The housing market downturn is resulting in billions of dollars of forgiven mortgage debt. In tax year 2008 (the most current data available), the Internal Revenue Service (IRS) estimates that individual taxpayers excluded $6.4 billion to $11.8 billion in forgiven mortgage debts on principal residences. While most forgiven debt is treated as a financial gain and included in taxable income, forgiven mortgage debt is, according to complex rules, sometimes excluded from taxable income.
Through 2012, taxpayers may exclude forgiven mortgage debts from taxable income if the mortgage proceeds were used to buy, build, or substantially improve a principal residence. Forgiven mortgage amounts used for other purposes, including purchases of vacation or investment properties, would generally still be considered taxable income unless the taxpayer is bankrupt or insolvent.
Housing market data show the potential for significant revenue losses from failure to pay taxes on certain forgiven mortgage debt, but IRS is not collecting enough information to assess compliance. Complex rules governing forgiven mortgage debt may lead individual taxpayers to exclude such debt erroneously from taxable income. For example, only forgiven mortgage debts that were used to buy, build, or substantially improve a principal residence may be excluded from taxable income. However, in recent years many taxpayers cashed out equity from their primary residences and used the proceeds for personal consumption or to consolidate other debtsnot to buy, build, or improve the home. In addition, taxpayers losing investment or vacation homes through foreclosure are still liable for taxes on forgiven mortgages secured by these properties. Vacation home and investment property purchases are estimated to be well over a quarter of all house purchases in recent years. Despite the financial hardship that leads to forgiven debt, recent housing market analyses suggest that thousands of taxpayers with forgiven mortgage debt not eligible for exclusion (debt forgiven on second homes or investment property) may be able to pay the taxes legally due on such debt.
Current forms used to collect information from lenders and taxpayers on forgiven debts do not provide adequate information for IRS to assess compliance with the mortgage debt forgiveness provision. For example, neither lenders nor taxpayers are required to disclose the address of the secured propertypotentially a key source of information for determining whether the property is the taxpayer's principal residence. Also, taxpayers with multiple forgiven debts only need to indicate the types of forgiven debts and the total amount to be excluded from income, but not the individual amounts of each forgiven debt. Without this information, it is difficult for the IRS to estimate the extent of noncompliance and determine whether additional resources for compliance are needed.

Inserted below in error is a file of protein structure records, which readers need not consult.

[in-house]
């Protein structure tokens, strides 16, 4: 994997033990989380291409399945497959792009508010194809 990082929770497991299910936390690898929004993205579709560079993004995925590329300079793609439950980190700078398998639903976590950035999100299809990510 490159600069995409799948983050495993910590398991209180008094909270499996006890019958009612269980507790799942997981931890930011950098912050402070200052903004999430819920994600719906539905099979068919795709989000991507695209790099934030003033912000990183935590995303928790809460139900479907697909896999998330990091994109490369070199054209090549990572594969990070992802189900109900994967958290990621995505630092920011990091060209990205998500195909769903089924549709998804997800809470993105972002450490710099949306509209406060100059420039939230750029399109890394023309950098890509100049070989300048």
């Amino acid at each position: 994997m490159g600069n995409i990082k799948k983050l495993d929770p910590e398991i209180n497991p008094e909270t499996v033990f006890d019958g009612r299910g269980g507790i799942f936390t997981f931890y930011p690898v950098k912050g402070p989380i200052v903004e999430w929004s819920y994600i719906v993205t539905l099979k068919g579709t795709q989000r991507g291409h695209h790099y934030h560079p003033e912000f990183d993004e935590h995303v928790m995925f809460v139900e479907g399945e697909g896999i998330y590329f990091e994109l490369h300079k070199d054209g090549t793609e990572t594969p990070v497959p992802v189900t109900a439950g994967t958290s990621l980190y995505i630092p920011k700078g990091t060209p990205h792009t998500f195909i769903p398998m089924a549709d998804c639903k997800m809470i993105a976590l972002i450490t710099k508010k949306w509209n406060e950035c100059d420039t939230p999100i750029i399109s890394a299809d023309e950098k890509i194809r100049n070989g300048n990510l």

GAO, in its August 2010 report cited the need to obtain better information to determine the revenue losses due to incorrectly excluded mortgage debts, and recommended that IRS modify existing forms to capture more information from taxpayers and lenders about forgiven debt and any securing property. IRS initially agreed with most of GAO's recommendations but, after further analysis, indicated that making changes to the forms would not generate benefits that exceed the costs of doing so. However, GAO continues to believe that without first revising the associated forms, any review of a sample of tax returns using only currently available data risks understating the benefits of additional information reporting. GAO continues to recommend that by taking some relatively low-cost steps, including revising the associated forms, collecting more information from taxpayers and lenders, and using third-party data to determine whether taxpayers are correctly excluding mortgage debt from taxable income, IRS could determine how much additional revenue could be gained from refocusing its enforcement efforts. Since lenders already maintain property address records, reporting this additional information to IRS is not expected to impose significant burdens on lenders. Further, as GAO previously recommended, IRS should also determine if other available data would allow it to identify taxpayers with multiple homes.
The potential for increased revenue from increased IRS enforcement related to forgiven mortgage debt is uncertain because IRS does not know the extent of noncompliance with the complex rules. Nonetheless, given the billions in forgiven mortgage debt annually, if only a small portion of the excluded amount is improperly avoiding taxation, the impact on revenue could be significant.
The information contained in this analysis is based on the related GAO products listed under the "Related GAO Products" tab.
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